Help them help you!
You friends and family love you and want to support you while you fight and battle melanoma. The challenge for them most often, is that they haven’t gone through this themselves and they don’t always know how to help. They need to be trained on how to help, and the best thing you can do with them is to be upfront and clear about what you need, what you want, and what I call the “ground rules” of helping you. Tell them the “dos” and “don’t” for what you need and how to relate to you.
Here is an example of what ground rules might look like:
- Don’t ever say the words “your melanoma” to me – it is not my melanoma. I didn’t invite this melanoma into my body, I don’t want it here, and it doesn’t have my permission to stay. It’s not my melanoma, it’s just “the melanoma” and I’m going to be kicking it out of my body.
- Don’t tell me you’re worried about me. That makes me nervous. I need to hear that you’re not worried about me. That you believe in me and my ability to win this fight.
- Don’t always focus on melanoma when you’re talking with me. While it’s true its my fight right now, and hardly a minute goes by that I don’t think about it, I am much more than this, and frankly, not talking about it helps me keep my mind off it. So its ok to ask me about how things are going, but lets spend most of the time talking about other stuff.
- Its really exhausting fighting this, and the treatments are hard on my body. I’m really happy to see you when I see you, but I don’t have much energy to talk for long periods of time. So please keep the visits and conversations short and sweet and very positive and encouraging.
Ask them for help and let them organize:
- My wife and I had friends and family rotate through the hospital, each one staying one night, when she was in treatment or recovering from surgery. It kept her spirit up, shared the burden of keeping watch on her, and also gave them something to do to be helpful.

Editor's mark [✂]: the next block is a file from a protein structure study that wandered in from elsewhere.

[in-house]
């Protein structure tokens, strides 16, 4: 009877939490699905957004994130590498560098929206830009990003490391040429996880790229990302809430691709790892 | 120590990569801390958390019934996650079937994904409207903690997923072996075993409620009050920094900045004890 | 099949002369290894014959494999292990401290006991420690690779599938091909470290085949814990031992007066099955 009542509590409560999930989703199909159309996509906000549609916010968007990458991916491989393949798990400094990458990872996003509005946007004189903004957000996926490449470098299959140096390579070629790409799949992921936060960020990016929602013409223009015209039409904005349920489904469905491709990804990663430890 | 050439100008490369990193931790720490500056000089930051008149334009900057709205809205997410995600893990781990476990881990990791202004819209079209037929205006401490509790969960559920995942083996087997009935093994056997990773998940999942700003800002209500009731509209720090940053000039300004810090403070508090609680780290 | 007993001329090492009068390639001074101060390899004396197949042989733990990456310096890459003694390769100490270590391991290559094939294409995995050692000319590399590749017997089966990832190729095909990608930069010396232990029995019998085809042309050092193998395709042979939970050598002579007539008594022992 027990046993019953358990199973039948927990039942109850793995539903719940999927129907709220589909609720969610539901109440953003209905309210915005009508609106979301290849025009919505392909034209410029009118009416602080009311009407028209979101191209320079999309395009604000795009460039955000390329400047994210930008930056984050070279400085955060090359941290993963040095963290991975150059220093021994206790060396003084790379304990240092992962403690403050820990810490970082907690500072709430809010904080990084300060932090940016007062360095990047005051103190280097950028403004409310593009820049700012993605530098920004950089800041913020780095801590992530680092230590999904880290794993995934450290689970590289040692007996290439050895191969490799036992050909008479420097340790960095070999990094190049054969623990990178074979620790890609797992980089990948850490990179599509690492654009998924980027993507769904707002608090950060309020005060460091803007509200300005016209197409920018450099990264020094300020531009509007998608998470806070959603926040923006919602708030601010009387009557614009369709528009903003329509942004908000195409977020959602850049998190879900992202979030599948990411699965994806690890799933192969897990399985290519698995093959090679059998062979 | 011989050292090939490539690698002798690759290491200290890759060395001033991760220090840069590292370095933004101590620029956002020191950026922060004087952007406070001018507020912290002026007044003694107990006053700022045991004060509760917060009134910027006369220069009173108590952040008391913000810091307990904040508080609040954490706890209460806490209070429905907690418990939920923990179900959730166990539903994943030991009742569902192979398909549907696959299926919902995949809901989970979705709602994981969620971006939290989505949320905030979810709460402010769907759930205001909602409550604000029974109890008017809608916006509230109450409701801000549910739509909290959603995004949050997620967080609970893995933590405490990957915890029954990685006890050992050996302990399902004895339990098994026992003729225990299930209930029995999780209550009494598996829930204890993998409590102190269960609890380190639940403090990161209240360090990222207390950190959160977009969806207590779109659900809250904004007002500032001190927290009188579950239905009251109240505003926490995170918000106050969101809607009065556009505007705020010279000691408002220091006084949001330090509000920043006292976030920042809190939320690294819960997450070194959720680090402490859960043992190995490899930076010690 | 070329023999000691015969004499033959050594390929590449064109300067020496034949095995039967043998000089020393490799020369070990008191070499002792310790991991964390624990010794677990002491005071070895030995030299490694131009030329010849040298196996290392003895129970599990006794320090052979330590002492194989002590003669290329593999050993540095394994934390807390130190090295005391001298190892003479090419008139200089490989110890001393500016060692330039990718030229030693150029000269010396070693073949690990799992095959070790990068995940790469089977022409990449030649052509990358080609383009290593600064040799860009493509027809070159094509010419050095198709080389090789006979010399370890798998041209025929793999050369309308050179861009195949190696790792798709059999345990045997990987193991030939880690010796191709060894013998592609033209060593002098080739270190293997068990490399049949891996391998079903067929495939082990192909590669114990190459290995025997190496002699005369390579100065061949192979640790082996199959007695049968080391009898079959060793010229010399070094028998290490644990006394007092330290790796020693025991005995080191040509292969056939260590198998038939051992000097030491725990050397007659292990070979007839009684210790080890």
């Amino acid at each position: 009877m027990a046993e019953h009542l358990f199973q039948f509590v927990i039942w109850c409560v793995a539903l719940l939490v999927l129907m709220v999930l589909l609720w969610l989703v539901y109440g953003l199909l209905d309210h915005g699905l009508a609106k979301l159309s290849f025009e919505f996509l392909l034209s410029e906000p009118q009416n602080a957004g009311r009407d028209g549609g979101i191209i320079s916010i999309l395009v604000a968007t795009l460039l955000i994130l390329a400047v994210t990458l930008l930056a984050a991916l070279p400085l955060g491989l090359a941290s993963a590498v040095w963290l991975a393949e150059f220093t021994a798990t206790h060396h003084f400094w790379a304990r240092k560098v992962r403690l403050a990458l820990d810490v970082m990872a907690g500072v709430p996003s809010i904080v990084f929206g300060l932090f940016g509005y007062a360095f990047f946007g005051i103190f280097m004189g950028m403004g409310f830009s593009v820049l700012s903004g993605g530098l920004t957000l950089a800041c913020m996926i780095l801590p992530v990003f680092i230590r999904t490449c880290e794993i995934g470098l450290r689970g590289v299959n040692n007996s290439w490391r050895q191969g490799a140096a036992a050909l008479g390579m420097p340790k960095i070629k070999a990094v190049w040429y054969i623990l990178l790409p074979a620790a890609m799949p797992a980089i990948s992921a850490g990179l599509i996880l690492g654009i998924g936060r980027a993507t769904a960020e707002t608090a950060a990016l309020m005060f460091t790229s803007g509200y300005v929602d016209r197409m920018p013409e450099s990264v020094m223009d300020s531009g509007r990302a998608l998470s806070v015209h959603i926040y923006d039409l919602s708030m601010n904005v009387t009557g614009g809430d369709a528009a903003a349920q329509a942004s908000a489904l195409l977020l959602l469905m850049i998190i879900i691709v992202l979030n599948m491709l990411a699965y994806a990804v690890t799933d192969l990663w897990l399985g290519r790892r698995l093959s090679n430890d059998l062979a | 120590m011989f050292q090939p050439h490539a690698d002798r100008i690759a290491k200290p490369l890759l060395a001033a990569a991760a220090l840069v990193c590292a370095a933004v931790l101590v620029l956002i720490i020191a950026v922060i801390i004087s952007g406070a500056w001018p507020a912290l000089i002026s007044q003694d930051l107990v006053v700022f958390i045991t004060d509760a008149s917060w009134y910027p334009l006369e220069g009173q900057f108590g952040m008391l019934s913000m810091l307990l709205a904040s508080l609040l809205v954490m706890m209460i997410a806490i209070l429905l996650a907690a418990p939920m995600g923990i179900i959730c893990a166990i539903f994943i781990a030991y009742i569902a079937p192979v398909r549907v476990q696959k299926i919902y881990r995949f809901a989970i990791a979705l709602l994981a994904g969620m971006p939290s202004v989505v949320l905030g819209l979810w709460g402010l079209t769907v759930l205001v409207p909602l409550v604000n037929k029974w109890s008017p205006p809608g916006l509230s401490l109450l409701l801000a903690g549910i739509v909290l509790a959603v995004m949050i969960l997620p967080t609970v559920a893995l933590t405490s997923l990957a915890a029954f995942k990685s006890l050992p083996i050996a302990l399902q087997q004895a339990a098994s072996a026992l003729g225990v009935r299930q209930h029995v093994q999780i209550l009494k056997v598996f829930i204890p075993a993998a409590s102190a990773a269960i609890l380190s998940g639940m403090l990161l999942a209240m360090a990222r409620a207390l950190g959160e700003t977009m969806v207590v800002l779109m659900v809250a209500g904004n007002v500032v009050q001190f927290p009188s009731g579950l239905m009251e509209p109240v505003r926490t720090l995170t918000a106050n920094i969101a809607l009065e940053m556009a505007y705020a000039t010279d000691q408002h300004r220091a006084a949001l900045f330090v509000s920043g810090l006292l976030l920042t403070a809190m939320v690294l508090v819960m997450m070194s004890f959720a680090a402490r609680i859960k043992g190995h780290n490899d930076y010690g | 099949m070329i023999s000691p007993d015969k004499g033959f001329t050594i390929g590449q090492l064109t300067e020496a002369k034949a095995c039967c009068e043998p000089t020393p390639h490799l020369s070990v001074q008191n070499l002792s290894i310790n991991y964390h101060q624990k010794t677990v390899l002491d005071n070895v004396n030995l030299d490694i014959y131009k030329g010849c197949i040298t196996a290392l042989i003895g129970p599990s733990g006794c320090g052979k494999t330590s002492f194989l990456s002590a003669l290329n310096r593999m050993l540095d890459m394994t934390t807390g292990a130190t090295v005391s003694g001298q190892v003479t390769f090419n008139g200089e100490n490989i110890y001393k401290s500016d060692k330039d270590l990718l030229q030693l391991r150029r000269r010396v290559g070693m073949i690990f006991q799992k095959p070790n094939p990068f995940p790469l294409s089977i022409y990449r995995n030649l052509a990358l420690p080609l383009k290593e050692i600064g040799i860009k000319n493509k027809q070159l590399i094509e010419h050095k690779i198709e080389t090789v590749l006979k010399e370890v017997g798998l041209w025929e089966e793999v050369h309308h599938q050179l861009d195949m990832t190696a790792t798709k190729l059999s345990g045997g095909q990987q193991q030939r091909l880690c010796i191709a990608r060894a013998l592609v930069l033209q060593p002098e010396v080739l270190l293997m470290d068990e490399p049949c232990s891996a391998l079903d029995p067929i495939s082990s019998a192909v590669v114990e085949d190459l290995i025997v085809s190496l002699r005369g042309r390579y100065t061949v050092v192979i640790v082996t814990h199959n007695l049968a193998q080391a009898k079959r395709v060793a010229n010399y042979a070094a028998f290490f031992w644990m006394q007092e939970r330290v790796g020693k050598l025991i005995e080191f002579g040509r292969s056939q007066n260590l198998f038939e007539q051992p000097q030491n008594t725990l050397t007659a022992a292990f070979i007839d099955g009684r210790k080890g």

- We also had a friend set up a rotation where different people would stop by and bring food, help clean, do laundry, etc. It was a great way for them to get to see my wife, say hello, share some love and joy, help out a bit, and yet not talk with her too long to conserve her energy.
- Sometimes the burden of the administrative things like getting copies of tests and scans and records from one doctor to another, was very time consuming, so we often let friend and family help us with it. My wife simply wrote and signed a letter allowing others authorizing to get copies of her medical records, and then they could take care of it for us.
Keep them informed
Its hard to keep everyone informed through individual conversation, but you can do this easily through email or by using some great websites like www.carepages.com. Your friends and family all want to know how you’re doing, what you’re doing, how you’re feeling, etc. But all of those questions from all of those people can be difficult to hear constantly. My wife had me send out emails to a list of 150 friends and family to keep them updated after major decisions were made, or as difficult treatments were going on. I have seen some people keep blogs as well. My wife isn’t a blogger, but some people find it to be a very effective way to keep everyone informed. Sites like carepages.com allow this kind of updating and blogging and also allow friends and family to comment and send messages of support back.
Your friends and family can be an enormous asset or a giant burden and energy drain. The best way to make sure they are helpful is to be clear with them about how they can help and what you need, and set the ground rules upfront.
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